Re: Popular evolutionary hypothesis fails

Stephen E. Jones (
Mon, 11 Oct 1999 20:30:11 +0800


On Fri, 8 Oct 1999 09:52:04 -0600, Susan Brassfield wrote:


SB>It is to the advantage of the species to *not* be perfectly adapted to its
>environment. The Giant Pandas and the Koalas are cases in point. They can
>only eat one kind of food.

I don't know about Pandas but this is a myth about koalas. When our English
relatives came out from England last February we took them to see koalas
at a wildlife park. As koalas are not native to Western Australia, and native
trees on the Eastern and Western sides of Australia are different, I asked
the keepers what the koalas ate. They said that koalas were fussy but they
would eat other leaves when their favourite leaves were not available.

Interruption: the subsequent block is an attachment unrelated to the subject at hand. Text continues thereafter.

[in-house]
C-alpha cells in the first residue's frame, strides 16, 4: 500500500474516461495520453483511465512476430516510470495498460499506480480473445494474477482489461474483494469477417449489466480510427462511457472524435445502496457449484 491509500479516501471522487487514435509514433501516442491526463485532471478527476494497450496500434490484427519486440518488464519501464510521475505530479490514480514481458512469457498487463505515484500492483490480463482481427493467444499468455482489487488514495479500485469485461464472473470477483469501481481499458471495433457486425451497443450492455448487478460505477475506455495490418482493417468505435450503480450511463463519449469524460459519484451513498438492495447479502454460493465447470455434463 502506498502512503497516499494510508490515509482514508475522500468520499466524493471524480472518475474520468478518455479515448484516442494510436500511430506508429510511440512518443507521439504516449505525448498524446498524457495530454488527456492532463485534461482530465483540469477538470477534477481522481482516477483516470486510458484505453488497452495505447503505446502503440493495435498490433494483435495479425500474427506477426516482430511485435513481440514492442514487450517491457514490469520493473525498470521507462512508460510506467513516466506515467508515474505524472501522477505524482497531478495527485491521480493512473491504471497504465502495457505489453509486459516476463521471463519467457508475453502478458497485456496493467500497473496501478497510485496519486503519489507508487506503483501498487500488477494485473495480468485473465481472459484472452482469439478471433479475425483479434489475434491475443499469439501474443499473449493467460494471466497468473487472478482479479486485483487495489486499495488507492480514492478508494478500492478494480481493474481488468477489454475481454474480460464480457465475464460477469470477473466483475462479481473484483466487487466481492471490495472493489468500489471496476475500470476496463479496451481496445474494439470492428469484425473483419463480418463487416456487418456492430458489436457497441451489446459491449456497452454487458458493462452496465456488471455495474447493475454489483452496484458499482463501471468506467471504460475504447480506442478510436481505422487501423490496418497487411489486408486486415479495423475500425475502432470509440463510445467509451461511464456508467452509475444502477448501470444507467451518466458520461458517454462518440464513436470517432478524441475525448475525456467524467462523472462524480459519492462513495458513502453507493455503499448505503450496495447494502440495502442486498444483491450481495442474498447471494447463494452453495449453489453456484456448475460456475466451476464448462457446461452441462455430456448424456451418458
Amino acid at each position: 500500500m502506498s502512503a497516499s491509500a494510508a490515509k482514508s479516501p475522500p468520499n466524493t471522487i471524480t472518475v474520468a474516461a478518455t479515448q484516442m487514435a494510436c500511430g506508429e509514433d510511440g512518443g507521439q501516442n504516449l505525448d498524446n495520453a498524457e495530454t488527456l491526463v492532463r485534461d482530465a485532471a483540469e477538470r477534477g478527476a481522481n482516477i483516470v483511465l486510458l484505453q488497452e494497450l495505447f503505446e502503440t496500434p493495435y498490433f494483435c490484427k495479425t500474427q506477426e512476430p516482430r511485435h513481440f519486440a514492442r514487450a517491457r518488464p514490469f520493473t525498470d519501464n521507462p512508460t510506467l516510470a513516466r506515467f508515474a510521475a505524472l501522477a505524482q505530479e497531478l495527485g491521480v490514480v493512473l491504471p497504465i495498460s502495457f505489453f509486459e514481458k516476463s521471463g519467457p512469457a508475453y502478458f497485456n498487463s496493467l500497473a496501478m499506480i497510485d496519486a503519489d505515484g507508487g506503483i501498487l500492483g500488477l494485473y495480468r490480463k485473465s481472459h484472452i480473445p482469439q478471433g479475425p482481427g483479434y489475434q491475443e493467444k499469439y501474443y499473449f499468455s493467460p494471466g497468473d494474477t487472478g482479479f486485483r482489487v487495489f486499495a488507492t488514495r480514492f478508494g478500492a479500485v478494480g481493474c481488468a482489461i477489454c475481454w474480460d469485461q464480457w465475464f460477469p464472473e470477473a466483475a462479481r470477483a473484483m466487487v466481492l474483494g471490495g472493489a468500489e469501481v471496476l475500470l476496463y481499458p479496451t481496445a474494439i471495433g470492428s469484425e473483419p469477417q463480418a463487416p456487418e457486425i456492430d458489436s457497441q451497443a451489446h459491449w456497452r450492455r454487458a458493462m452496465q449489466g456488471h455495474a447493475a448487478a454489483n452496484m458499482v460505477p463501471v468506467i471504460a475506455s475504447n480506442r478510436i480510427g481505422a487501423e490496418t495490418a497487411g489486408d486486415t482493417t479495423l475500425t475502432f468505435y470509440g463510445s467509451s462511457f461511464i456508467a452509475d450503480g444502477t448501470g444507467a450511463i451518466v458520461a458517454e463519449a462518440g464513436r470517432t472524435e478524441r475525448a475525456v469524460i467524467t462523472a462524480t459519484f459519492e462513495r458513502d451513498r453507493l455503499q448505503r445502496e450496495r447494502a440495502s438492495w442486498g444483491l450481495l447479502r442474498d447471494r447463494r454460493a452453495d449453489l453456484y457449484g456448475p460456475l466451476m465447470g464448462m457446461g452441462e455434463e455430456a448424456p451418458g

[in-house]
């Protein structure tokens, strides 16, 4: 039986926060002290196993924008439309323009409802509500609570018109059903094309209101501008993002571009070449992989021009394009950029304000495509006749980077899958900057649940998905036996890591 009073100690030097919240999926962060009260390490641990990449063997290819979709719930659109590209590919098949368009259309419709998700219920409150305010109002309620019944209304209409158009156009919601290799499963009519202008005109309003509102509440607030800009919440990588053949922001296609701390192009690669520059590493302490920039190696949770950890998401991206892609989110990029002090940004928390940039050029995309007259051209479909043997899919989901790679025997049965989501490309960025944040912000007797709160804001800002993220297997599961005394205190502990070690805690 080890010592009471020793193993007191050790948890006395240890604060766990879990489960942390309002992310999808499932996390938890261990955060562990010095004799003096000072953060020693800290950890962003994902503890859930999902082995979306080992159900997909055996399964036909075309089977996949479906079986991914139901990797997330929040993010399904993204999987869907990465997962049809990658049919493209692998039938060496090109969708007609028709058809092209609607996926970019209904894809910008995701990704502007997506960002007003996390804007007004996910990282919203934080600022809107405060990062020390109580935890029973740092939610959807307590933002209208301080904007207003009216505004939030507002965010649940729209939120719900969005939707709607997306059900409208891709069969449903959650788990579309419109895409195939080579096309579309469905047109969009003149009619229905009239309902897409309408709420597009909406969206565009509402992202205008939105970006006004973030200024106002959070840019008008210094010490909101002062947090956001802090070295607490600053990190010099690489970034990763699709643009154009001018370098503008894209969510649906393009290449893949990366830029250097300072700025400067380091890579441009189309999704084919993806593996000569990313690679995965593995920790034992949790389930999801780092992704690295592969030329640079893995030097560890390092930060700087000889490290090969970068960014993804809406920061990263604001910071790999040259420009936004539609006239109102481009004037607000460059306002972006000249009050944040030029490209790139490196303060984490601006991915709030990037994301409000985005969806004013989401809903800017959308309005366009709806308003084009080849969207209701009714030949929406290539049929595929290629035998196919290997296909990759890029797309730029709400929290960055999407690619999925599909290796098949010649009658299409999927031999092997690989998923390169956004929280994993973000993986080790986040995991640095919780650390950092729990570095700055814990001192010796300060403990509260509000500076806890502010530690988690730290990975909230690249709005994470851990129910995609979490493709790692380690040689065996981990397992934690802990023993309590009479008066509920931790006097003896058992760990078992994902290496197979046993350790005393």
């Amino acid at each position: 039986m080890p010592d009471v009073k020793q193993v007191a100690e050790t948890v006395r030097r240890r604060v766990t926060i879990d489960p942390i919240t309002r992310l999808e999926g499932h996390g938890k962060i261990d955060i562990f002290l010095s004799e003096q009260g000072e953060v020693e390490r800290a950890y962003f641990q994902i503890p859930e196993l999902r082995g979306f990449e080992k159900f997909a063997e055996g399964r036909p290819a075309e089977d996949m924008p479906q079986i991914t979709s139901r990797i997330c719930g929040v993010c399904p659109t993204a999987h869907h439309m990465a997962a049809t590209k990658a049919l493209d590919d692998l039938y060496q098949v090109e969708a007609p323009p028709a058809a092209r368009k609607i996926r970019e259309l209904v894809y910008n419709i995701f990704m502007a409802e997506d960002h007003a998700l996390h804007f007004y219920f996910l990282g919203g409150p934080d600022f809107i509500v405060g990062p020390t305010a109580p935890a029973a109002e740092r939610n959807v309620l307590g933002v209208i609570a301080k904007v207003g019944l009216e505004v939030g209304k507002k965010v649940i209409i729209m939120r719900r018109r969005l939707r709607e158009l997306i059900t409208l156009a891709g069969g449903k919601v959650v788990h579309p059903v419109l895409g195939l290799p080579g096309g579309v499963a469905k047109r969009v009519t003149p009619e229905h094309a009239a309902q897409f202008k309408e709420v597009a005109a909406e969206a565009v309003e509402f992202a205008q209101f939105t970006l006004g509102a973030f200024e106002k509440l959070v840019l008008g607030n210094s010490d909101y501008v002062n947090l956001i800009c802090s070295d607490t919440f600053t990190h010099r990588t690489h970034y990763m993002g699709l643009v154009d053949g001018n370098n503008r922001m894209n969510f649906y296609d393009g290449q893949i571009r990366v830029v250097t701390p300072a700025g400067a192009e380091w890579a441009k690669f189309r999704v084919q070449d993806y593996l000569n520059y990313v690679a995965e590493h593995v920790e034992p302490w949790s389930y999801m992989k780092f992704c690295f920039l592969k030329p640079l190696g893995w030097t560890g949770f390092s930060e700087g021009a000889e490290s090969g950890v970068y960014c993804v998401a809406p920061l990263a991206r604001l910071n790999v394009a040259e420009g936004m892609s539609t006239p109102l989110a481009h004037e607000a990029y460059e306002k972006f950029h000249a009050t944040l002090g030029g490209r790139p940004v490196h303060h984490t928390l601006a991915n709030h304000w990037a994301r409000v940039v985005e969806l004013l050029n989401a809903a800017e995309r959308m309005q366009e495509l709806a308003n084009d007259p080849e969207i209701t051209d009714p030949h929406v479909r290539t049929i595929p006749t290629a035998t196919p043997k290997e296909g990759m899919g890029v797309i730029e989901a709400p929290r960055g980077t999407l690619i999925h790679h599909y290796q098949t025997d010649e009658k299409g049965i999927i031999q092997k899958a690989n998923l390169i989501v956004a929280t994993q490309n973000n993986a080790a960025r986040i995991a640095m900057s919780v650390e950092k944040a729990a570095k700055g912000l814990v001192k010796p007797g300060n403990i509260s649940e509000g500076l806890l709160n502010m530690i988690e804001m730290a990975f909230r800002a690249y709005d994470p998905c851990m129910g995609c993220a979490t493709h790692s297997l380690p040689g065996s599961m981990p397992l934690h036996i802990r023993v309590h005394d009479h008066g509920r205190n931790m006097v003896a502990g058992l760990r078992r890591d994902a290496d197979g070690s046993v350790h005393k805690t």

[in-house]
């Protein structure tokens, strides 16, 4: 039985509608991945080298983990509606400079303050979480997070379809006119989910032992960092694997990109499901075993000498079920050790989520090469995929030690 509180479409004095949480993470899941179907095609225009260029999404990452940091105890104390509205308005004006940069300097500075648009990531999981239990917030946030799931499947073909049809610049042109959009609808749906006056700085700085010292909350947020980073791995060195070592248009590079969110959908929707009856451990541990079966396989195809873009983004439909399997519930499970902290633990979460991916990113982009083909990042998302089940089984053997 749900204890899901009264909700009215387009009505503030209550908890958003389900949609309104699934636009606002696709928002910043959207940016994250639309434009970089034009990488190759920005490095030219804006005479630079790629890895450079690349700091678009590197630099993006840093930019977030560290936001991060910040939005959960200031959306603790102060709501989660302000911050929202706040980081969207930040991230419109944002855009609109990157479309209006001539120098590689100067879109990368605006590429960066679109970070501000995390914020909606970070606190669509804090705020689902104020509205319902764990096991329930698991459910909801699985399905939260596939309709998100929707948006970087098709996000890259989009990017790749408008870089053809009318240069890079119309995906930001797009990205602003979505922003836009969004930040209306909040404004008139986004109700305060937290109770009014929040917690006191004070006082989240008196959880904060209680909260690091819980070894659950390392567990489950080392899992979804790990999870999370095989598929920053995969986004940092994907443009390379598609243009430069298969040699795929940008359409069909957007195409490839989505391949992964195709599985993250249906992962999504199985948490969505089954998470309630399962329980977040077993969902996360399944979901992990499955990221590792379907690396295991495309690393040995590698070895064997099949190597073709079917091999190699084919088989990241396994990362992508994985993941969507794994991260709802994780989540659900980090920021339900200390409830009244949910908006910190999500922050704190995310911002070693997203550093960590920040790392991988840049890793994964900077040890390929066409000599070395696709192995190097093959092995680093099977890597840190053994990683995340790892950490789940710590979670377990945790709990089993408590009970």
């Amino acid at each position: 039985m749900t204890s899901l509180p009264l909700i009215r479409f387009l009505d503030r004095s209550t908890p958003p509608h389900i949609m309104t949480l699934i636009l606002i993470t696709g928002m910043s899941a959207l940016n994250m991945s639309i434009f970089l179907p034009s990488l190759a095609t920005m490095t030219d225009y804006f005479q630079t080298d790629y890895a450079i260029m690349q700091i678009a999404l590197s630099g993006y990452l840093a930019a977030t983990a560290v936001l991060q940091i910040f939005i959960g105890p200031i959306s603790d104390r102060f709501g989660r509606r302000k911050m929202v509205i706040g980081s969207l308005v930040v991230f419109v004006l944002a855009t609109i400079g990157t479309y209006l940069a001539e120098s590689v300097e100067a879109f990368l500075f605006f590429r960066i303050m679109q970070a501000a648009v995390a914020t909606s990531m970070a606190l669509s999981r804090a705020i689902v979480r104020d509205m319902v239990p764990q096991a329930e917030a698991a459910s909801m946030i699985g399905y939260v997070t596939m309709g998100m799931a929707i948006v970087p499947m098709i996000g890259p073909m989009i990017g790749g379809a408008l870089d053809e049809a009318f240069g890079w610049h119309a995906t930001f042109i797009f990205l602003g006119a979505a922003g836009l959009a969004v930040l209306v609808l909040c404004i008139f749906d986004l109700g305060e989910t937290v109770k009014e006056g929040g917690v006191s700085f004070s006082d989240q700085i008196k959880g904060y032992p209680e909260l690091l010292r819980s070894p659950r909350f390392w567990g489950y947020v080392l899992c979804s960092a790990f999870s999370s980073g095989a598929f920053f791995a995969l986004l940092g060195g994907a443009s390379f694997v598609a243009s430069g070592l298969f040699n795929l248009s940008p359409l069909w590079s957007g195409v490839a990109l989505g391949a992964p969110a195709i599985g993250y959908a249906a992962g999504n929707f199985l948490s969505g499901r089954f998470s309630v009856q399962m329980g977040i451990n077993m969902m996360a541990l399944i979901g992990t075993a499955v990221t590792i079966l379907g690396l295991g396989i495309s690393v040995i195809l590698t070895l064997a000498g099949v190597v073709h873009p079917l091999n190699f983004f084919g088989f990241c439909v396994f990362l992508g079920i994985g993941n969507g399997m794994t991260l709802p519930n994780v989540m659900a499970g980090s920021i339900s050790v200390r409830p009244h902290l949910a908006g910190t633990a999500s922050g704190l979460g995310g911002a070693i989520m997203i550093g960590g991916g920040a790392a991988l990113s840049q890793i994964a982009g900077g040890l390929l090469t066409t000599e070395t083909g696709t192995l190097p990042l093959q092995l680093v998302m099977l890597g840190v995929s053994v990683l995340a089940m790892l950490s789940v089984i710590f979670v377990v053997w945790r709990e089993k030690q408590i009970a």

This is confirmed by the Animal Enclyclopedia:

"The diet was formerly considered to be restricted to the leaves of a few
species of Eucalyptus but is now known to include many species of that
genus and also the foliage of other trees. Koalas excrete glucuronic acid in
high quantities in their urine and this is apparently connected with the
detoxification of the oils contained in Eucalyptus leaves." (Sharman G.B.,
"Koala", Encyclopedia of the Animal World", [1977], Bay Books: Sydney,
Australia, Vol. 12, 1982, reprint, p1058)


"Now, my own suspicion is that the universe is not only queerer than we
suppose, but queerer than we *can* suppose. I have read and heard many
attempts at a systematic account of it, from materialism and theosophy to
the Christian system or that of Kant, and I have always felt that they were
much too simple. I suspect that there are more things in heaven and earth
than are dreamed of, or can be dreamed of, in any philosophy." (Haldane
J.B.S., "Possible Worlds: And Other Essays", [1927], Chatto and Windus:
London, 1932, reprint, p286. Emphasis in the original.)
Stephen E. Jones | |